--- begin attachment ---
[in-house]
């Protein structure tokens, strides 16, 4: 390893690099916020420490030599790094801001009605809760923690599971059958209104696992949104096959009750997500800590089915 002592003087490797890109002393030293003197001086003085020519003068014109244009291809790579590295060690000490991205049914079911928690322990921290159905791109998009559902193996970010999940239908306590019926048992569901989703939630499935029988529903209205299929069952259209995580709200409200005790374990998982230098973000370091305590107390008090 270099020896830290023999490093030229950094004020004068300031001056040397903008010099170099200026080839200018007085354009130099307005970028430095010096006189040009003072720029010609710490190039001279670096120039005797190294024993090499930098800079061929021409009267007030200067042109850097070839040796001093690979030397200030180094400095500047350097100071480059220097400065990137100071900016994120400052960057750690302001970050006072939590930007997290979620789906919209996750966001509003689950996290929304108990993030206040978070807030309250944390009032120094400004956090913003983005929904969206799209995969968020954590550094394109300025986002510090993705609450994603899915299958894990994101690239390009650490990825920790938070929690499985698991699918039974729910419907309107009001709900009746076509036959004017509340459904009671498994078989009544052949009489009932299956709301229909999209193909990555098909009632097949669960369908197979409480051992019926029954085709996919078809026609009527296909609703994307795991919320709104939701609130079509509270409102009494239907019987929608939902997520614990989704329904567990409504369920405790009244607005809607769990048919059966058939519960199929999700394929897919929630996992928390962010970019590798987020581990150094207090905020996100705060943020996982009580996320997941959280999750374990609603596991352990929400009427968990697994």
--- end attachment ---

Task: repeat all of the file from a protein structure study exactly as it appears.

[in-house]
């Protein structure tokens, strides 16, 4: 390893690099916020420490030599790094801001009605809760923690599971059958209104696992949104096959009750997500800590089915 002592003087490797890109002393030293003197001086003085020519003068014109244009291809790579590295060690000490991205049914079911928690322990921290159905791109998009559902193996970010999940239908306590019926048992569901989703939630499935029988529903209205299929069952259209995580709200409200005790374990998982230098973000370091305590107390008090 270099020896830290023999490093030229950094004020004068300031001056040397903008010099170099200026080839200018007085354009130099307005970028430095010096006189040009003072720029010609710490190039001279670096120039005797190294024993090499930098800079061929021409009267007030200067042109850097070839040796001093690979030397200030180094400095500047350097100071480059220097400065990137100071900016994120400052960057750690302001970050006072939590930007997290979620789906919209996750966001509003689950996290929304108990993030206040978070807030309250944390009032120094400004956090913003983005929904969206799209995969968020954590550094394109300025986002510090993705609450994603899915299958894990994101690239390009650490990825920790938070929690499985698991699918039974729910419907309107009001709900009746076509036959004017509340459904009671498994078989009544052949009489009932299956709301229909999209193909990555098909009632097949669960369908197979409480051992019926029954085709996919078809026609009527296909609703994307795991919320709104939701609130079509509270409102009494239907019987929608939902997520614990989704329904567990409504369920405790009244607005809607769990048919059966058939519960199929999700394929897919929630996992928390962010970019590798987020581990150094207090905020996100705060943020996982009580996320997941959280999750374990609603596991352990929400009427968990697994």